They left the theater with a renewed love for the show and for about three weeks, all we listened to in the car was the Wicked soundtrack. Each time my kids would recount details from the show to me, which I loved. I love seeing them as excited about live theater as I am. I’d taken them to a few of the shows my high school put on (Beauty and the Beast, Seussical the Musical and Cinderella), but this was their first real exposure to Broadway theater and they were enthralled.

When I asked my daughter, who is already adores Annie after only seeing the movie if she wanted to see the stage show at a local dinner theater, I got a very enthusiastic (and loud) YES! Even my son, who I was worried might be too old for it, also nodded his head frantically.

I love that I have a set of Broadway babies!

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Free Reading Friday: You’re Never Weird on the Internet (almost)

Never weird on internetI feel the need to be perfectly candid about something upfront in this review: I love Felicia Day. Although not a “gamer girl” myself, I have been immersed in geek culture my entire life, so I relate to her in so many ways. It probably also doesn’t hurt that she was on one of my all time favorite TV shows, Buffy the Vampire Slayer, AND in my favorite web min-series Dr. Horrible’s Sing Along Blog, AND my favorite web series, The Guild. Although I was not overly enamored of her awkward character Vi in Buffy, I simply adored her as Penny and Codex/Syd. I’ve also loved seeing her on Supernatural.

So when I saw her memoir, You’re Never Weird on the Internet (almost) in the display window of my school library, I texted our librarian (school was over at the time) and told her I wanted it first thing the next morning. By the time I’d hit my car though, I was searching the online public library to see if maybe, just maybe, there was an audiobook.

There was. And even better, Day reads the audiobook! I LOVE when author’s read their own works. You get so much more than their stories when they do. You get the emotions that go along with those stories. In a way, it’s like listening to a good friend tell their personal stories. Because the author gets to relive the experience, so does the listener. Not that voice actors can’t do amazing jobs reading audiobooks. I’ve hears some spectacular performances, but an author reading their own work always excites me.

Hearing Day’s stories in her own voice was brilliant. She made me feel just as awkward and quirky and uncomfortable as she felt in so many of her childhood stories. And that was perfect, because I could relate. While I was not home schooled, I grew up in a very strange household myself and I found myself connecting on a very real level with her tales of social anxiety and awkwardness. It probably helps that Day and I are almost the same age, so many of her childhood and teen obsessions were also mine.

I still remember my step-dad bringing home our first computer when I was in 5th grade and the hours and hours and hours I spent playing video games on it. It was so much easier to play those games than it was to deal with real people sometimes. Especially when I was getting ready to start my 5th school in 6 years. Computers were far kinder to new kids than the other students were. Especially when those new kids were a bit chubby, had glasses and were insanely good at school (and serious, serious teacher pleasers to boot).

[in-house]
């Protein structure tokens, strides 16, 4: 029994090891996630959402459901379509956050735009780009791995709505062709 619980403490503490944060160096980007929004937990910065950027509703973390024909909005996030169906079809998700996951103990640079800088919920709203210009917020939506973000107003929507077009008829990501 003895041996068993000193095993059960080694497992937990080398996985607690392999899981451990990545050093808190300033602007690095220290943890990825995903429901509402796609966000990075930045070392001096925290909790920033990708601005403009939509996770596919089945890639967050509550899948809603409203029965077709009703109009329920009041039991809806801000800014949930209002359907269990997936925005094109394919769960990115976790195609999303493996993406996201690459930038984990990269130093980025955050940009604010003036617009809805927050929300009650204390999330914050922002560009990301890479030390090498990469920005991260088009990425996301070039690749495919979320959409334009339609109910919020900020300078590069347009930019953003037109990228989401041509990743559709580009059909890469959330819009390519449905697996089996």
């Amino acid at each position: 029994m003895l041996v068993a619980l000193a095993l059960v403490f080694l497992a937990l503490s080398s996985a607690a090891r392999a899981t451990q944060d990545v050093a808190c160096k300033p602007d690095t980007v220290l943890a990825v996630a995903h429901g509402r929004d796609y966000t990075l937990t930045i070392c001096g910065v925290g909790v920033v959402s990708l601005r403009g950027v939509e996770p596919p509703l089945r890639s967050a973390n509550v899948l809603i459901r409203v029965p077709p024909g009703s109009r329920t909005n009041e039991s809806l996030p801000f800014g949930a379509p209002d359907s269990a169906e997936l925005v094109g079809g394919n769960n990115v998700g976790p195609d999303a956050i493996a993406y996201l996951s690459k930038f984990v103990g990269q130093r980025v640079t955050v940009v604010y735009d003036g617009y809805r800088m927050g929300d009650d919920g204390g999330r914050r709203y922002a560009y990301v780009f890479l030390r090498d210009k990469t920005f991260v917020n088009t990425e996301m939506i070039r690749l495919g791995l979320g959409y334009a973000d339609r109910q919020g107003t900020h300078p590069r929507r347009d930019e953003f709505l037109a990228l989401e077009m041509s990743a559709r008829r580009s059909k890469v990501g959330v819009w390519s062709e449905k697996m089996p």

As an avid attendee of events like Comic Con, I loved Day’s stories of meeting other celebrities because they are so relatable. It’s lovely to see someone I look up to and know I would get a little tongue-tied to meet have the same problems. Her story about going out of her way to buy donuts so she could offer one to Matt Smith (of Dr. Who fame) was hysterical. Considering that until I was in my late 20’s I was the only Dr. Who fan (aside from my dad) I knew, I could see myself doing something similar. Heck, when I met John Barrowman I almost lost my mind. I loved hearing that Day did the same.

I also truly enjoyed reading about Day’s process of staying true to her inner geek by creating her own web series and then her own geek company. I particularly found her message to young, geeky girls inspiring. I wish I’d had someone like her to look up to when I was the only one in my 7th grade homeroom who had seen every episode of Dr. Who and could name all of his companions in order of their appearance on the show. It would have been nice to be able to feel proud of that instead of worried someone would find out just how odd I was. It also would have been lovely to know someone else was writing Fan Fic before there was a word for it. Yep, that’s right, I had notebooks full of Dr. Who Fan Fic back in the 1980’s and early 1990’s!

One of the most interesting and important parts of the book is Day’s account of her experiences during Gamer Gate. After hearing stories like Day’s it is hard to believe anyone could possibly still believe Gamer Gate was not sexism at its ugliest.

I am so glad I read this book and have already recommended it to several of my students, added it to my AP non-fiction list and look forward to talking to students about it.